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why did you prosecute him again and again? >> doug evans: because i knew he was guilty. and the families knew he was guilty. and the families deserve justice. >> alfonsi: but what about now that those witnesses have changed their stories? >> evans: i don't think-- know, that any of them have changed their stories. >> alfonsi: well, clemmie, odell. >> evans: but that's not in court, under oath. >> alfonsi: do you think that curtis could get a fair trial when the jury is predominately white? >> evans: yes. race has nothing to do with our part of what we do. a lot of times, race gets thrown in as an excuse, if there is no defense. >> alfonsi: justice brett kavanaugh wrote there seemed to be a "relentless, determined effort to rid the jury of black individuals." that's from the supreme court. >> evans: and i can't understand that. basically, what he is doing is accusing me, like he was accused, before he was put on
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the supreme court. >> alfonsi: evans says he never listened to the podcast, but is nvince"in the dark" set out to discredit his case. the way this is being presented now was that it was a weak case, that there were no fingerprints, there was no d.n.a., there was no witness that puts him at the crime scene. there's these string of witnesses that say they saw him on the street. >> evans: oh, you've got a witness that sees him walk in the front door. that's about as close as you can get. >> alfonsi: but over six trials, no witness ever testified to seeing curtis flowers walk in the front door at tardy furniture. evans then made another startling claim. you would think that because the murders were so gruesome, you know, nobody saw him covered in blood or anything like that? >> evans: well, there were people that saw him burning clothes after that, but we weren't able to introduce that either. supposedly, they saw him burning clothes and a pair of tennis shoes. >> alfonsi: where did that happen?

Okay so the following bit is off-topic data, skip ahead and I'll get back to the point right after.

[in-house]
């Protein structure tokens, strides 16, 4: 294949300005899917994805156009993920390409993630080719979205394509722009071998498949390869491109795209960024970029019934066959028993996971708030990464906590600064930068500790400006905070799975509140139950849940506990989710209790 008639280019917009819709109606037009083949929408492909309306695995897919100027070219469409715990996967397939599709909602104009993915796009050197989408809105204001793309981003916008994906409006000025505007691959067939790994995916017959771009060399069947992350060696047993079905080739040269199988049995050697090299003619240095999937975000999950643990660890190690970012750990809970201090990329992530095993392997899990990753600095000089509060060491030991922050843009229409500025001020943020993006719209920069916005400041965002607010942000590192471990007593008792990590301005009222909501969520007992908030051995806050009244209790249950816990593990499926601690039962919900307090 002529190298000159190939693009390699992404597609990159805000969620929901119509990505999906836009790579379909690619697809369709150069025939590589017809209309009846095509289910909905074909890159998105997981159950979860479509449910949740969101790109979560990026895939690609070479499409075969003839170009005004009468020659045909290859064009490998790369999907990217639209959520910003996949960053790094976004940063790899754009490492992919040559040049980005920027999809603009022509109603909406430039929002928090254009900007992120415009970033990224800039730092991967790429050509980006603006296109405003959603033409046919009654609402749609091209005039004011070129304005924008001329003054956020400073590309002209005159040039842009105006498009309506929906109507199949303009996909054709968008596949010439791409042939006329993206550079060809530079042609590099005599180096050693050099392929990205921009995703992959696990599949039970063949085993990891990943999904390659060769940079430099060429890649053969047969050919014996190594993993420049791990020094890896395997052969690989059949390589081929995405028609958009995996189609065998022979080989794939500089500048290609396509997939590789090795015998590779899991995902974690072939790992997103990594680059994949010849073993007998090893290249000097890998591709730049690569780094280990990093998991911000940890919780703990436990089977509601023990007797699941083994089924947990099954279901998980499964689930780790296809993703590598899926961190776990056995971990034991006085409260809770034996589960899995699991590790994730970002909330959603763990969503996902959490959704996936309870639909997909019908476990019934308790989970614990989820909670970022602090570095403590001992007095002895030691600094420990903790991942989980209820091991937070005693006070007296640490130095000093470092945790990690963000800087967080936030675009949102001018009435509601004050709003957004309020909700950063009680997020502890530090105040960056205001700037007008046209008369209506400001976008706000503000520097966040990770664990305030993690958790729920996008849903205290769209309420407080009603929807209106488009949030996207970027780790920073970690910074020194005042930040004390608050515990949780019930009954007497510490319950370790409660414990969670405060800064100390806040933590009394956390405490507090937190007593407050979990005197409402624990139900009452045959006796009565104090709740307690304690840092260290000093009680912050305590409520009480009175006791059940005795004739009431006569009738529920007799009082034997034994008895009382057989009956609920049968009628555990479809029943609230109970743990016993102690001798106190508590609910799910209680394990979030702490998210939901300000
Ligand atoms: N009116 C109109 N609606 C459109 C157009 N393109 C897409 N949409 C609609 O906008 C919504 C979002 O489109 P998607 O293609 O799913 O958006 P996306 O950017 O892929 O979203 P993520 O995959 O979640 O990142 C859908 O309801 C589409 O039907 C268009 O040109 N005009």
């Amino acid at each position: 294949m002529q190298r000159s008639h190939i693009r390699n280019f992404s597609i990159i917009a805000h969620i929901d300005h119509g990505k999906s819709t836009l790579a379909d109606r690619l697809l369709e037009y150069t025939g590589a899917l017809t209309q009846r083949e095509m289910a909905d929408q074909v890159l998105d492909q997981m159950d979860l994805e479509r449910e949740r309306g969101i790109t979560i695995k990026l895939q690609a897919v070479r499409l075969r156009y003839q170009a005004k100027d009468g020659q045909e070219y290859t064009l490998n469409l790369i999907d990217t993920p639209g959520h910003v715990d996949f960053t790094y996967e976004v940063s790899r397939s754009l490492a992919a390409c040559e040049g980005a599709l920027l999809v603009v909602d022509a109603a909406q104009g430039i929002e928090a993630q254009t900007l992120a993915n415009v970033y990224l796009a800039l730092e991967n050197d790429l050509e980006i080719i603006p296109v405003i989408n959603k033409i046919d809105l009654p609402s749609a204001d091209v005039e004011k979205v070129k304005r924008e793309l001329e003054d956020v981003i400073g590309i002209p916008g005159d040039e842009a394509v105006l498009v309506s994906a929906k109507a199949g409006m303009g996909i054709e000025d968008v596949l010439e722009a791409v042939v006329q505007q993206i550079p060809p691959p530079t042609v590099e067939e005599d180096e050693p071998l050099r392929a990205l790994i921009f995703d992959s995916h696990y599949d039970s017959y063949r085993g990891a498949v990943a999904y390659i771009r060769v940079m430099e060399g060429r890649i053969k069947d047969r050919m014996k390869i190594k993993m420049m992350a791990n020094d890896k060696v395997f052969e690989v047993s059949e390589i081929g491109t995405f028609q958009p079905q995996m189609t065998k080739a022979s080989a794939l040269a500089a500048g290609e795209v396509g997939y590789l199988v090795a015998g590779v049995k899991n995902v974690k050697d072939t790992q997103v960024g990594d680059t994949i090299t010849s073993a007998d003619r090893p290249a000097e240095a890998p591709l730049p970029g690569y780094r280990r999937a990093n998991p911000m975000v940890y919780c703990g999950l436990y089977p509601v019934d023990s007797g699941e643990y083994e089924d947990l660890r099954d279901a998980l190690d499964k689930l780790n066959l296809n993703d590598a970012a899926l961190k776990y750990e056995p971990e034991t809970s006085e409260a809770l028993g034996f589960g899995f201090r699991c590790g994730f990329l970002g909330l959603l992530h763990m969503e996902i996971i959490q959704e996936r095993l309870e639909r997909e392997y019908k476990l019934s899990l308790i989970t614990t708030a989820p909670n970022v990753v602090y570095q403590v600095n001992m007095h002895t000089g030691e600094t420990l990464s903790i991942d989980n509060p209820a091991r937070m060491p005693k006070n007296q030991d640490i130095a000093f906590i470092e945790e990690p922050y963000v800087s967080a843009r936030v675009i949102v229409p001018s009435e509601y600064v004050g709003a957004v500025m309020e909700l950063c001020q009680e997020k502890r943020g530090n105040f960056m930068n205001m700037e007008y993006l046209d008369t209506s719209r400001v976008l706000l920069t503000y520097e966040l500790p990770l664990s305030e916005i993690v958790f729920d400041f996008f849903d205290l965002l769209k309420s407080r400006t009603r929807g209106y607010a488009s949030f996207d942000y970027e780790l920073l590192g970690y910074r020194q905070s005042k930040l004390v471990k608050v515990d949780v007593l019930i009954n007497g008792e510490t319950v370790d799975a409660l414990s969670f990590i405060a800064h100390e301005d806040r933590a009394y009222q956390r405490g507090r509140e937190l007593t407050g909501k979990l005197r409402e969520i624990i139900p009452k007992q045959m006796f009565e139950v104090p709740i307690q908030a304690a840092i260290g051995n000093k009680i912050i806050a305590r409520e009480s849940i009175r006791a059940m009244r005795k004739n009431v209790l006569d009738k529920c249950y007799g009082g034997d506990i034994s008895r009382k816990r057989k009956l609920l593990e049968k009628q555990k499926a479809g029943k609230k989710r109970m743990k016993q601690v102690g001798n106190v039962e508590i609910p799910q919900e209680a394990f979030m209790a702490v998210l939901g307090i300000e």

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>> evans: it was outside his house, in that area over there. >> alfonsi: but in 12,000 pages of pre-trial hearings and trial proceedings that we reviewed, we couldn't find any mention of that story. rob mcduff, curtis flowers' lawyer, said that's because it never happened. >> mcduff: ( laughs ) you know, it is just preposterous that doug evans continues to say these things. but he's been called out on his deceptions, he's been called out on his misconduct time and time and time again. >> flowers: i believe every case doug evans ever handled should be looked into. i truly do. i-- i-- lord knows i would hate s haen to someone else. >> alfonsi: curtis flowers is now 51 years old. he spent nearly half his life in prison. but somehow, after 23 years, the
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>> bill whitaker: rodeo might just be america's original pastime. it started with an event called saddle bronc in the old west. today, there's one name that dominates saddle bronc: the wrights. like every sport in america, rodeo has been disrupted by the coronavirus pandemic, but when we first brought you this story in 2019, there were nine members of the wright family riding the circuit, and they ranked among
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the best in the world. in a sport with plenty of wannabe cowboys, as you'll see and hear, the wrights are the real deal, vestiges of the american frontier. their lifestyle has prepared them for what's been called one of the last blue collar sports in america. in saddle bronc, there are no tom brady salaries and there are regular injuries that would make runningbacks flinch. and yet, none of that discourages the wrights. each generation seems to be better than the last. tonight, you'll meet america's first family of rodeo, competing for glory on horseback, the wright way. >> announcer: anybody heard of the wrights, in the bronc riding? >> whitaker: you may not >> announcer: they are a utah sensation! >> whitaker: ...but at rodeos bi country, like this one in utah, that last name is as famous as manning or montana. and there are just about enough wrights to field their own